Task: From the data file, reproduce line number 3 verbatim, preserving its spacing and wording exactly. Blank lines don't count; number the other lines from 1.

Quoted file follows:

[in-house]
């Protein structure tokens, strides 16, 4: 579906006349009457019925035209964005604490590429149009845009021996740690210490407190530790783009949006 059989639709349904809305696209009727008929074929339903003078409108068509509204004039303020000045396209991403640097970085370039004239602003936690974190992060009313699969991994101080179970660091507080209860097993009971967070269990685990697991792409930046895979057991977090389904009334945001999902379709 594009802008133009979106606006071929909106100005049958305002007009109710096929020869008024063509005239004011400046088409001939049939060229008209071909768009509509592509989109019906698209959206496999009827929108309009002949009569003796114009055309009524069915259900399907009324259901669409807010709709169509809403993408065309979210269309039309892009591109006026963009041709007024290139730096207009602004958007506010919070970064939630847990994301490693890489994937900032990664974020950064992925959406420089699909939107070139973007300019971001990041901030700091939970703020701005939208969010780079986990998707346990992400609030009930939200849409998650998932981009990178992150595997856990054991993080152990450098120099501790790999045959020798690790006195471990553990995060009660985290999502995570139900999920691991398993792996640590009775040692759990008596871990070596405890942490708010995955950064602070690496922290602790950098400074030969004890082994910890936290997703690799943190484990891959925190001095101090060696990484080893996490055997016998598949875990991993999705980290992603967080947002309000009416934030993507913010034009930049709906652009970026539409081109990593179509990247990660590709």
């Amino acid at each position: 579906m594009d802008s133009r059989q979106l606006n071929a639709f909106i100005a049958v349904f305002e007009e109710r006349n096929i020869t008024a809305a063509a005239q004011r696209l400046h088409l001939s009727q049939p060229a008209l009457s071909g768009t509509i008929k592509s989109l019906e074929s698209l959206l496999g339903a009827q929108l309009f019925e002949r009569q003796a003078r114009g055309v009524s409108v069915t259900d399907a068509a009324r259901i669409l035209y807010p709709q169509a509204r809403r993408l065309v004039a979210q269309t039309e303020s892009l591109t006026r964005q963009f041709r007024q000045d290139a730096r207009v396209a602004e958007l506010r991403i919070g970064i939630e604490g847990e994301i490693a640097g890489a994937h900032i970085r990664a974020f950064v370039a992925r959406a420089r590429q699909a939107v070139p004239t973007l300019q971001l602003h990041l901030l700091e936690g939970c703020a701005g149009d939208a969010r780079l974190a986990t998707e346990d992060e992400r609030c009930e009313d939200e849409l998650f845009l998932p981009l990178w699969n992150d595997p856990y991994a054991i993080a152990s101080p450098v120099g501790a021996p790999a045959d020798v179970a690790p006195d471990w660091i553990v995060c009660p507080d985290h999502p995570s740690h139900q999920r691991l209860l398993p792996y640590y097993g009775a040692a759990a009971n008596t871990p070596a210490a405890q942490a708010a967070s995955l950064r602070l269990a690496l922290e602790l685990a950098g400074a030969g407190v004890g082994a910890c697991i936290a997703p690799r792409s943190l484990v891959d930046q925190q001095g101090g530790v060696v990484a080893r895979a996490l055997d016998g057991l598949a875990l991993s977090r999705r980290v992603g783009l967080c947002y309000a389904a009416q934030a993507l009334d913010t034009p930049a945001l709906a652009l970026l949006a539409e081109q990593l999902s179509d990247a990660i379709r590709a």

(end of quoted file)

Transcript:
């Amino acid at each position: 579906m594009d802008s133009r059989q979106l606006n071929a639709f909106i100005a049958v349904f305002e007009e109710r006349n096929i020869t008024a809305a063509a005239q004011r696209l400046h088409l001939s009727q049939p060229a008209l009457s071909g768009t509509i008929k592509s989109l019906e074929s698209l959206l496999g339903a009827q929108l309009f019925e002949r009569q003796a003078r114009g055309v009524s409108v069915t259900d399907a068509a009324r259901i669409l035209y807010p709709q169509a509204r809403r993408l065309v004039a979210q269309t039309e303020s892009l591109t006026r964005q963009f041709r007024q000045d290139a730096r207009v396209a602004e958007l506010r991403i919070g970064i939630e604490g847990e994301i490693a640097g890489a994937h900032i970085r990664a974020f950064v370039a992925r959406a420089r590429q699909a939107v070139p004239t973007l300019q971001l602003h990041l901030l700091e936690g939970c703020a701005g149009d939208a969010r780079l974190a986990t998707e346990d992060e992400r609030c009930e009313d939200e849409l998650f845009l998932p981009l990178w699969n992150d595997p856990y991994a054991i993080a152990s101080p450098v120099g501790a021996p790999a045959d020798v179970a690790p006195d471990w660091i553990v995060c009660p507080d985290h999502p995570s740690h139900q999920r691991l209860l398993p792996y640590y097993g009775a040692a759990a009971n008596t871990p070596a210490a405890q942490a708010a967070s995955l950064r602070l269990a690496l922290e602790l685990a950098g400074a030969g407190v004890g082994a910890c697991i936290a997703p690799r792409s943190l484990v891959d930046q925190q001095g101090g530790v060696v990484a080893r895979a996490l055997d016998g057991l598949a875990l991993s977090r999705r980290v992603g783009l967080c947002y309000a389904a009416q934030a993507l009334d913010t034009p930049a945001l709906a652009l970026l949006a539409e081109q990593l999902s179509d990247a990660i379709r590709a």